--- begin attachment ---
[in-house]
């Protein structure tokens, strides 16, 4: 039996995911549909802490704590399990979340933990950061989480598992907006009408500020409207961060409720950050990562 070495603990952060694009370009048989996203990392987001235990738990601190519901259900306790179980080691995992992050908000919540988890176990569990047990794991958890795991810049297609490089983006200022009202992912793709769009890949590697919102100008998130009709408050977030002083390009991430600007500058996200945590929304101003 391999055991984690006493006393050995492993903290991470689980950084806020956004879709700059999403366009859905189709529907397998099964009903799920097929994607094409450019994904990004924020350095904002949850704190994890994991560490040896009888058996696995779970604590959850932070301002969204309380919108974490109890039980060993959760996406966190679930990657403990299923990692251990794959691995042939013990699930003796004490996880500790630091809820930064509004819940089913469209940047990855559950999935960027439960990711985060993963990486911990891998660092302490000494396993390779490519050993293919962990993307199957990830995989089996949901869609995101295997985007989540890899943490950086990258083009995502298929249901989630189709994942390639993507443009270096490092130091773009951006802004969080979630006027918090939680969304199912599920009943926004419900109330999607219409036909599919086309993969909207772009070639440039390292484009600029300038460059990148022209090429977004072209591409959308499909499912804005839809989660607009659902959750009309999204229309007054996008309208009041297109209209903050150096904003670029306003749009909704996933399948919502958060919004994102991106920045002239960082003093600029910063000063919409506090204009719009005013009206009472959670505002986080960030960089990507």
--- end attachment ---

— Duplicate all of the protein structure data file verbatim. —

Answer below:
[in-house]
């Protein structure tokens, strides 16, 4: 039996995911549909802490704590399990979340933990950061989480598992907006009408500020409207961060409720950050990562 070495603990952060694009370009048989996203990392987001235990738990601190519901259900306790179980080691995992992050908000919540988890176990569990047990794991958890795991810049297609490089983006200022009202992912793709769009890949590697919102100008998130009709408050977030002083390009991430600007500058996200945590929304101003 391999055991984690006493006393050995492993903290991470689980950084806020956004879709700059999403366009859905189709529907397998099964009903799920097929994607094409450019994904990004924020350095904002949850704190994890994991560490040896009888058996696995779970604590959850932070301002969204309380919108974490109890039980060993959760996406966190679930990657403990299923990692251990794959691995042939013990699930003796004490996880500790630091809820930064509004819940089913469209940047990855559950999935960027439960990711985060993963990486911990891998660092302490000494396993390779490519050993293919962990993307199957990830995989089996949901869609995101295997985007989540890899943490950086990258083009995502298929249901989630189709994942390639993507443009270096490092130091773009951006802004969080979630006027918090939680969304199912599920009943926004419900109330999607219409036909599919086309993969909207772009070639440039390292484009600029300038460059990148022209090429977004072209591409959308499909499912804005839809989660607009659902959750009309999204229309007054996008309208009041297109209209903050150096904003670029306003749009909704996933399948919502958060919004994102991106920045002239960082003093600029910063000063919409506090204009719009005013009206009472959670505002986080960030960089990507």